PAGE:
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There were two distinct "Microsoft Mail" products. One for AppleTalk Networks, and one for PC Networks.


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Microsoft Office is a bundle of Microsoft's productivity application. This includes Word, Excel, PowerPoint, Access and later Mail, Office Manager, and Outlook. The "1.x" versions of Microsoft Office were simply a marketing bundle of the standalone products sold together with no other packaging changes. Even though these were distinct applications, rather than one single monolithic program, they shared a similar user interface, integrated well together and shared the ability to embed documents from one application in the documents of another.


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Microsoft Project is a project management chart and gantt chart generator. It is a Microsoft Office family member, and built on the Office code, although it has never shipped with any Office suite.


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The Microsoft Word word processor was first introduced for MS-DOS in 1983. Its design made use of a mouse and WYSIWYG graphics. Its crude WYSIWYG/mouse support was a direct response to the Apple Lisa/Mac, and VisiCorp Visi On. Initially it competed against many popular word processors such as WordStar, Multimate, and WordPerfect. Word for DOS was never really successful.


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Microsoft Works was an all-in-one scaled-down Word Processor, Spreadsheet, and Database geared towards the home user. It was released in variants for early DOS, Windows, and Macintosh. Microsoft Works competed against Lotus Jazz, FrameWork, AlphaWorks/LotusWorks, PFS First Choice, and many others.


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Microsoft Multiplan was an early 8-bit spreadsheet application for CP/M and MS-DOS with ports to numerous other platforms in the early 80s. Initially it competed against VisiCalc and later Lotus 1-2-3. A companion product, Microsoft Chart, provided graphing support. Multiplan was never ported to Windows, where it was replaced with Microsoft Excel. Excel also replaced Multiplan on the Macintosh platform.


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Netscape Navigator/Communicator was the first commercial web browser, displacing the free NCSA Mosaic. 1.0 was first released in December 1994, and initially offered advanced features such as progressively rendering pages as they loaded. It quickly gained many other features and capabilities and became the most popular web browser in the mid 1990s. One reason for its popularity, it was licensed freely for personal and non-profit use, although companies were expected to pay for a license. It later competed with Microsoft Internet Explorer, Opera, and Safari, and eventually was open sourced in to the Mozilla browser.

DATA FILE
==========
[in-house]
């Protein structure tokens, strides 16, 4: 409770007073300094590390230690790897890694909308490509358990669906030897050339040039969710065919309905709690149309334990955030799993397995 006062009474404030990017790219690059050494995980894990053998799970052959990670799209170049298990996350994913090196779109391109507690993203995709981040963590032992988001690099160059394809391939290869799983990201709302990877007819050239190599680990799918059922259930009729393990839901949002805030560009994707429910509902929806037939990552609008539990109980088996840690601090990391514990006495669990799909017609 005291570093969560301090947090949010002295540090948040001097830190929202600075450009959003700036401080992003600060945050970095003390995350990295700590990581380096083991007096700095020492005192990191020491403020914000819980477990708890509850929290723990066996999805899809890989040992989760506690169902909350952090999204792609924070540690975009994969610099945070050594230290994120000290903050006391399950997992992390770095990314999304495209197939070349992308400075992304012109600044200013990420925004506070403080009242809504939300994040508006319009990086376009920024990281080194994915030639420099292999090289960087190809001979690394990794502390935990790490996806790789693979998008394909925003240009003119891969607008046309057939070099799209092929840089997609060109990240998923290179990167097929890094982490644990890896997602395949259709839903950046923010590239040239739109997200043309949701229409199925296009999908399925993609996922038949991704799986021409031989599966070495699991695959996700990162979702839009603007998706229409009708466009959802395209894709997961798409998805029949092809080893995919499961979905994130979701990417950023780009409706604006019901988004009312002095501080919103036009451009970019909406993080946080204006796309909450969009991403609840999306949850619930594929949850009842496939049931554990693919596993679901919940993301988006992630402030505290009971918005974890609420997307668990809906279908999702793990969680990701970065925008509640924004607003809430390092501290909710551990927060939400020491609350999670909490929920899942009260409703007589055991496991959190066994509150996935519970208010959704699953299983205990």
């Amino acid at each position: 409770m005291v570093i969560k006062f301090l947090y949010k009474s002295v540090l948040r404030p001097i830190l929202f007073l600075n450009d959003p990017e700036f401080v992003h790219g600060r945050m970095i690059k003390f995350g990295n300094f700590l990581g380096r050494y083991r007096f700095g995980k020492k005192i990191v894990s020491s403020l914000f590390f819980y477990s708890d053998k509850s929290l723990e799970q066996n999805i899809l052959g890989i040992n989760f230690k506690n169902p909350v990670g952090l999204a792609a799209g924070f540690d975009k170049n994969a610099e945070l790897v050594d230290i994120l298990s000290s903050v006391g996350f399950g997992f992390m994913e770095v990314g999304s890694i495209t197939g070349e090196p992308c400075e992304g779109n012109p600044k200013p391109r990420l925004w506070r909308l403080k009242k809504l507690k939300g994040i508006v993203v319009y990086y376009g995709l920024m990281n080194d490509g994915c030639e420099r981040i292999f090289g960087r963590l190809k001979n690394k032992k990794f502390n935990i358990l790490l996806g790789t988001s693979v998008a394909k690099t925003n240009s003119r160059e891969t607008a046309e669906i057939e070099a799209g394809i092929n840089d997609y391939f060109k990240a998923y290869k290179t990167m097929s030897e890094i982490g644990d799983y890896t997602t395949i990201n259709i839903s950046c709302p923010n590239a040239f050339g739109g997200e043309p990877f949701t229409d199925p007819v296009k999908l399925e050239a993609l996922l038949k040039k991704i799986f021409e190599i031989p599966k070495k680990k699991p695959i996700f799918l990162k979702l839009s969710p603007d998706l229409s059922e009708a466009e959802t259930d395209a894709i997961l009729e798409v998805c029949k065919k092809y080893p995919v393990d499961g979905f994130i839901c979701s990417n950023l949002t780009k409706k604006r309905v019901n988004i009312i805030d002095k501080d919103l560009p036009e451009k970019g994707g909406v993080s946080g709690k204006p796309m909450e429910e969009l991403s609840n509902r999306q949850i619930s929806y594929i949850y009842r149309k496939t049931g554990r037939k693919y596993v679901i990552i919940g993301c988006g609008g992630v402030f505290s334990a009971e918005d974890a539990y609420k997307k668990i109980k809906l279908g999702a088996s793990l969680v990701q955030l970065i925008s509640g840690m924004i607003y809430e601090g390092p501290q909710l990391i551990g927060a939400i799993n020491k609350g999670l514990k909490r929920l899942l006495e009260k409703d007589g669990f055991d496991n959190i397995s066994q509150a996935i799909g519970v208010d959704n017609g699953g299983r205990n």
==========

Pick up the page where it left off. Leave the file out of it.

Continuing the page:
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Originally written by Symantec and sold as Symantec Antivrus for Macintosh, it became part of the "Norton" branded products sold by Symantec after they acquired Peter Norton Computing. Norton Anti-Virus became a popular product on DOS, Windows, and Macintosh (SAM was renamed to NAV in 1998) and battled the then-new threat of malicious software. In 2015, Symantec unified their security product lineup under the single "Norton Security" product. It was also bundled with Norton SystemWorks.


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Norton SystemWorks was a utility software suite by Symantec Corp. It integrates three of Symantec's most popular products – Norton Utilities, Norton CrashGuard and Norton AntiVirus – into one program designed to simplify solving common PC issues. Backup software was added later to high-end editions. SystemWorks was innovative in that it combined several applications into an all-in-one software for managing computer health, thus saving significant costs and time often spent on using different unrelated programs.


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The Norton Utilities is a suite of disk and system utilities designed to enhance system performance and stability. It started off as a set of disk utilities written by Peter Norton, and later was sold by Symantec. It competed against Central Point PC Tools and the Mace Utilities. In 2003, Norton Utilities was merged with Norton SystemWorks, but later split back out.


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Omnis, from Blyth Software, is an easy to use multiuser relational database for Windows, MacOS, and OS/2. It was the first database ported to Microsoft Windows, which ran on Windows 1.0x.